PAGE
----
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‘Doctor Who’ stories for every genre

One of the secrets to “Doctor Who”’s longevity is its genre variety. There is a “Doctor Who” story for practically every genre, from horror to comedy to historical. I am going to be going through some of the show’s favorite genres and providing a couple recommendations for stories to watch. If you’re a mood watcher or are craving a particular genre, this should help you find your next watch! Wherever possible, I’ll provide one classic and one new story, and I am considering both story quality and how well each story epitomizes its genre.

Alien Invasion: When people think of “Doctor Who,” they generally think of aliens and alien invasions. It is a sci-fi show after all. For Classic Who, I have to recommend “The Invasion.” At a whopping eight parts, it’s one of “Doctor Who”’s longest stories and also one of its best. It features the Second Doctor (yay!), UNIT (yay!) and some absolutely iconic Cyberman moments. It really set the blueprint for other alien invasion stories moving forward, and it’s one of the show’s most-referenced stories. For Modern Who, I think I’m going to go with “The Stolen Earth/Journey’s End.” While it’s not a personal favorite story of mine, it is a much-beloved series finale and invasion story. It’s got the Daleks at their most insane, with some great Tenth Doctor moments and a massive companion reunion. You should watch a good chunk of Series 1-4 to really appreciate it though.

Pure Historical: Pure historicals are a Classic Who-only genre. They are historical stories that have no alien or sci-fi element beyond the TARDIS. If you’re a historical drama fan or history nerd in general, these are certainly worth watching. The first truly great pure historical is “The Aztecs.” It features one of Doctor Who’s greatest companions, Barbara, at her most powerful (she is literally pretending to be a goddess). It’s a complicated exploration of a historial society, and we’re outside of Europe altogether! Yay! Another pure historical that I adore is “The Crusade.” Now, this story is partially missing, meaning you’ll have to deal with audios and screencaps, but it’s absolutely worth it. It’s a harrowing adventure, with one of the show’s best TARDIS teams. Plus, Ian (another one of the show’s greatest companions) gets knighted by Richard the Lionheart. Which is awesome.

Pseudo-Historical: The term “pseudo-historical” refers to stories with a historical setting and an alien element. They have become the more popular historical genre in “Doctor Who,” although sometimes the history/alien element can be hard to balance. In Classic Who, one of my absolute favorite pseudo-historicals is “Horror of Fang Rock.” There are a lot to choose from, to be honest, but “Horror of Fang Rock” has the right balance of history, horror, aliens and amazing character moments. It’s got companion Leela at her best and some fantastic Fourth Doctor one-liners. Plus, it features the Rutans, a creature oft-mentioned in “Doctor Who” lore but rarely seen. For the modern series, it has to be “Demons of the Punjab.” Here, the aliens are less of a threat, but to say more would be spoilers. “Demons of the Punjab” is a heartwrenching depiction of the Partition of India. There are some beautiful Thirteenth Doctor moments, and you will cry at the end.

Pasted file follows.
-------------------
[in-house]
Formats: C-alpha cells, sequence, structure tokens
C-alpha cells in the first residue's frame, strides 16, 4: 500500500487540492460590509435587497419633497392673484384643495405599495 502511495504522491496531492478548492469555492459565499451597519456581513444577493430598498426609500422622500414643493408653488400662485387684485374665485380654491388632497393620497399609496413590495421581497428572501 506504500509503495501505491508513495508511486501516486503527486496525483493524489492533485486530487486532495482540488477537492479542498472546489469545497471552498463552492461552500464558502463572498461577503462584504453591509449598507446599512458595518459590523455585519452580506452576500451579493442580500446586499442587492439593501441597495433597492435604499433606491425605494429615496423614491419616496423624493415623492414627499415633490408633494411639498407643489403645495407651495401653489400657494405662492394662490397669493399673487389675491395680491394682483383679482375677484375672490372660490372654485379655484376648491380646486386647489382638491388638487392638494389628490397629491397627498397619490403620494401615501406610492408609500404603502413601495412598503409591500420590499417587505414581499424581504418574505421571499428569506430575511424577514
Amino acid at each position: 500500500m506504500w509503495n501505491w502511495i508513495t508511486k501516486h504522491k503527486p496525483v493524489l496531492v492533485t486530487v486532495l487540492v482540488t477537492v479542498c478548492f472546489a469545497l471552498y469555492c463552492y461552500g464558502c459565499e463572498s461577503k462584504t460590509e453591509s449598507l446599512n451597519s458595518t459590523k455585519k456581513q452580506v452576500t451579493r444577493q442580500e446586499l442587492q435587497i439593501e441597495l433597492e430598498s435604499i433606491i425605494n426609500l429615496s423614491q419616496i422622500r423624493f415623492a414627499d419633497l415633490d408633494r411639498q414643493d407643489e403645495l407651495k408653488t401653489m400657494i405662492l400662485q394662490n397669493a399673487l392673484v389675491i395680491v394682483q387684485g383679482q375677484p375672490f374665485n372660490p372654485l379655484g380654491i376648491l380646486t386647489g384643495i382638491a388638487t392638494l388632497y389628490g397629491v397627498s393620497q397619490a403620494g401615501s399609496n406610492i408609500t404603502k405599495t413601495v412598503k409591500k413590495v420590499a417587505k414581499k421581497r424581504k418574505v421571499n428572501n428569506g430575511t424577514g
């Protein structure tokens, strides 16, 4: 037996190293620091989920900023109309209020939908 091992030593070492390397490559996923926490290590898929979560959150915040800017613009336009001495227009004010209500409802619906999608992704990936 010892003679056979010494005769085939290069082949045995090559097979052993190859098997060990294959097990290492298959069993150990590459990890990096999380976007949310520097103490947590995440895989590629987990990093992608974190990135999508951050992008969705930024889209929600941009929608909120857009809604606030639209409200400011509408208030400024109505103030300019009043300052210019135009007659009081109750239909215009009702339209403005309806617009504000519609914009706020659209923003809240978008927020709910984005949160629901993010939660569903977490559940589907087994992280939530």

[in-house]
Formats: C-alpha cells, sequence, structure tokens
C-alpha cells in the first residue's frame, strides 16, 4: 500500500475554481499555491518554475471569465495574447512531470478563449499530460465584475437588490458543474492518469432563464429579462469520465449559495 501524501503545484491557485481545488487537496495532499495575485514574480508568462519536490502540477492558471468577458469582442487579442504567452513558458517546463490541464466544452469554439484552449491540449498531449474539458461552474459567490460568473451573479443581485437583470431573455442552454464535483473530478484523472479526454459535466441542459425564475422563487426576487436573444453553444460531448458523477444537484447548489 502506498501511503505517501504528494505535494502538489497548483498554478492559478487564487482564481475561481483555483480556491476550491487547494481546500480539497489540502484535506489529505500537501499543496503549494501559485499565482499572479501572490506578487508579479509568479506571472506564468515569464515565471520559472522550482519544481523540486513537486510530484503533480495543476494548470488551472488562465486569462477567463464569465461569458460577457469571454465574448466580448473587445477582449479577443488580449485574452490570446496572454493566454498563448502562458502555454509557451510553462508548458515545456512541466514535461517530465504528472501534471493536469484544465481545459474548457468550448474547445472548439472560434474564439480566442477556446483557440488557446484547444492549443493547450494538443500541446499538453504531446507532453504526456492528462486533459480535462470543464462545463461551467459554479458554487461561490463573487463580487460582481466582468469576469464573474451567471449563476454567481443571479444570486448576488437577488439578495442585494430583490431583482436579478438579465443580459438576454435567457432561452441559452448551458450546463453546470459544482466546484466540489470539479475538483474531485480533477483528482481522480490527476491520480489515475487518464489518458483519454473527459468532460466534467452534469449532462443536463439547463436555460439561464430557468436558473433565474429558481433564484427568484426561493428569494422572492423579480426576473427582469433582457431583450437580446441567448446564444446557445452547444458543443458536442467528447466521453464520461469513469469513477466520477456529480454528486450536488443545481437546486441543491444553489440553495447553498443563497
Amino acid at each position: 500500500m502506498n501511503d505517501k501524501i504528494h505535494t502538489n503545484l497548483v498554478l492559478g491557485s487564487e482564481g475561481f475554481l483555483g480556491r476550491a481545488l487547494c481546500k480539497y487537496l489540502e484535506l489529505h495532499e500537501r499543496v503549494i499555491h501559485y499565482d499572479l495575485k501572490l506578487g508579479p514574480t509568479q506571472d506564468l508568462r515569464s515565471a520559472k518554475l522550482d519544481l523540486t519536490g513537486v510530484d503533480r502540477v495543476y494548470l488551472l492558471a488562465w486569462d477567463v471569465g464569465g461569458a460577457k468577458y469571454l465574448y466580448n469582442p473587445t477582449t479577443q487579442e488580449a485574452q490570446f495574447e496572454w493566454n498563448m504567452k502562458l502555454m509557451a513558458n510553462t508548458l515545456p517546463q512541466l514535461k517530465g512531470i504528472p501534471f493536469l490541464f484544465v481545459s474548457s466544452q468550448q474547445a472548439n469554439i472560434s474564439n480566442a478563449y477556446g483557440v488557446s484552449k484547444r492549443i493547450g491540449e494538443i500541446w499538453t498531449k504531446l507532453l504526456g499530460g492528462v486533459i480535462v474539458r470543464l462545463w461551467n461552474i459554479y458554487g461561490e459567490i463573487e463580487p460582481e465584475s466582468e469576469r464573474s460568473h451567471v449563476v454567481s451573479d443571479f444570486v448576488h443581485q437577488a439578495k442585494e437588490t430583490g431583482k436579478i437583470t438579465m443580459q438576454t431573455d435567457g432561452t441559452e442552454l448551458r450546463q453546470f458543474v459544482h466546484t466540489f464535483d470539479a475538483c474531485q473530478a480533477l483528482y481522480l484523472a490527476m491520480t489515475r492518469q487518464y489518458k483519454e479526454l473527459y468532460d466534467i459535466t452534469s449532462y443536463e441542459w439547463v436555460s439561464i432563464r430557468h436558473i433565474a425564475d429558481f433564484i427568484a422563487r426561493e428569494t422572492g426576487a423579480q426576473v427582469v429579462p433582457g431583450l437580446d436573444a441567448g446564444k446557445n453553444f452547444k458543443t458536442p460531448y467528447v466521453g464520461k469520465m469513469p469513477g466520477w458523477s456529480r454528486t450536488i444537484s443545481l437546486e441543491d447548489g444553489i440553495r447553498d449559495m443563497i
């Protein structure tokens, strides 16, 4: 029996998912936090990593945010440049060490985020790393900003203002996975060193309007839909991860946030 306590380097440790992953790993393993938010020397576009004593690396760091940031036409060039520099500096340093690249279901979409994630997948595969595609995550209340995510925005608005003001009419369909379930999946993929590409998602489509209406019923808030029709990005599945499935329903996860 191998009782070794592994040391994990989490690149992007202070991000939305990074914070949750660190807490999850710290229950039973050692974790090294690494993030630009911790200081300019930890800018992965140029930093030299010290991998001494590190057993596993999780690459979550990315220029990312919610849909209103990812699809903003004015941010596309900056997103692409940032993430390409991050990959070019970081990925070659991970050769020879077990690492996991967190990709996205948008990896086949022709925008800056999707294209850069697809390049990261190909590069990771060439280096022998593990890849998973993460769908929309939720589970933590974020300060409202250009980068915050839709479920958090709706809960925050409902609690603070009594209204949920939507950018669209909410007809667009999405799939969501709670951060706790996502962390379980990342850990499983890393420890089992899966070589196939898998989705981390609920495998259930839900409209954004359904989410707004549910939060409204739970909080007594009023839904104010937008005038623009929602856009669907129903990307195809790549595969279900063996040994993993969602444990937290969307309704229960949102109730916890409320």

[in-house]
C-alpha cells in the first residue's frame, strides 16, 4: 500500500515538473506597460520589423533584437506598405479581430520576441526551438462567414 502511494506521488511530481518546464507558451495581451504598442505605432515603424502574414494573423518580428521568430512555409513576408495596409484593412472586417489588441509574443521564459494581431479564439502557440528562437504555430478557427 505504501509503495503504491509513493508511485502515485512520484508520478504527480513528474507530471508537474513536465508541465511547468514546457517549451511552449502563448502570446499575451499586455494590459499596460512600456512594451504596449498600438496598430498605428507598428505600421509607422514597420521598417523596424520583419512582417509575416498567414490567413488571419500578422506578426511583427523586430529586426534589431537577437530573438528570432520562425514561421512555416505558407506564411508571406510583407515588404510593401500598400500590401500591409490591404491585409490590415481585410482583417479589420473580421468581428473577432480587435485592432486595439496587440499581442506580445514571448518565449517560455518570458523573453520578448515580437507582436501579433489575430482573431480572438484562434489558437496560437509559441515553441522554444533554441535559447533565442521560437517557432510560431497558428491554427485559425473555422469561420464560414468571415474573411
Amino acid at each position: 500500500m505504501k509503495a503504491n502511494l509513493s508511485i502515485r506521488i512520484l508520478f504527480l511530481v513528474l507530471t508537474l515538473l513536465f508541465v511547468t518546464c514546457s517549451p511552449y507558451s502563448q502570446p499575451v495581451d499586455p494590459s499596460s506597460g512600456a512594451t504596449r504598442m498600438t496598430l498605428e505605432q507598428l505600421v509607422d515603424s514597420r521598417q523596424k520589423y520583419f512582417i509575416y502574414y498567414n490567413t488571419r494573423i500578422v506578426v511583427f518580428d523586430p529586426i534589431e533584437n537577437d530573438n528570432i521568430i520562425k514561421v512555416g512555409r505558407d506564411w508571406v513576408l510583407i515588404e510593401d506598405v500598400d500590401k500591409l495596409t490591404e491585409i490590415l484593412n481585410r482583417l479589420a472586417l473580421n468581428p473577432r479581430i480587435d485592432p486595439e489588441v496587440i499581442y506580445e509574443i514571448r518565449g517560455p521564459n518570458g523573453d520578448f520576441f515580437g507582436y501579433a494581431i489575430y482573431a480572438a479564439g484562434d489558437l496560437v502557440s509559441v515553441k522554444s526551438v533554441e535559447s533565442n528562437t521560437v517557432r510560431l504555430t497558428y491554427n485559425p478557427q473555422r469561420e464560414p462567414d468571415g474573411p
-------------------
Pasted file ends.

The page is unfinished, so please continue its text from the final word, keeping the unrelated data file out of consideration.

Horror: Horror was the favorite genre of producer Philip Hinchcliffe, who was on the show from Season 12 to Season 14. Since then, horror has been a recurring genre, especially in the hands of showrunner Steven Moffat. However, my favorite Classic Who horror story doesn’t come from Hinchcliffe’s run, it comes from the final classic season, with “The Curse of a Fenric.” It’s a creepy, sometimes lyrical, World War II/vampire story. This is the only Classic Who story to give me nightmares, and it even doubles as a coming-of-age story for companion Ace. In Modern Who, the choice is obvious. It has to be “Blink,” the iconic series three story that introduces the Weeping Angels. Essentially a fifty-minute horror movie, “Blink” is extremely beloved and for good reason. It also has the virtue of being absolutely terrifying.

Comedy: On the flip side of horror, we have comedy, another favorite genre of “Doctor Who.” Classic Who doesn’t have quite as many straight comedy stories as Modern Who, but it does have “Black Orchid,” a charming little two-parter with the Fifth Doctor and his team of three companions. It features the whole TARDIS team dancing the Charleston, Five playing cricket and a surprisingly poignant ending hidden amongst all the laughs. It’s definitely one to check out if you want an undemanding introduction to Classic Who. For Modern Who, the equivalent story is “The Unicorn and the Wasp.” Also set in the 1920s, it has some of the best of the Ten/Donna double act, a giant wasp and Agatha Christie. It’s a ton of fun and a nice episode to just throw on when you’re having a bad day.

Political Allegory: Sometimes, “Doctor Who” throws subtlety to the wind and delivers a story that is so clearly a political allegory for something else. It was very popular in Classic Who, and my favorite version of this story is “Genesis of the Daleks.” It is one of Doctor Who’s “Nazis-are-bad” stories but probably the most overt of all of them. I mean, the bad guys are literally doing Nazi salutes. It’s dark and twisted with one of the most terrifying conclusions in the show. It’s also one of the best “would you kill baby Hitler?” think pieces in sci-fi. In Modern Who, I really enjoy “The Zygon Invasion/The Zygon Inversion.” Now, the political allegory for terrorism isn’t perfect, and the sensibilities of this story can be painfully European, especially when it comes to assimilation. However, it’s worth watching for awesome Capaldi moments, some of Jenna Coleman’s best acting and Zygons, who are undoubtedly one of Doctor Who’s coolest monsters.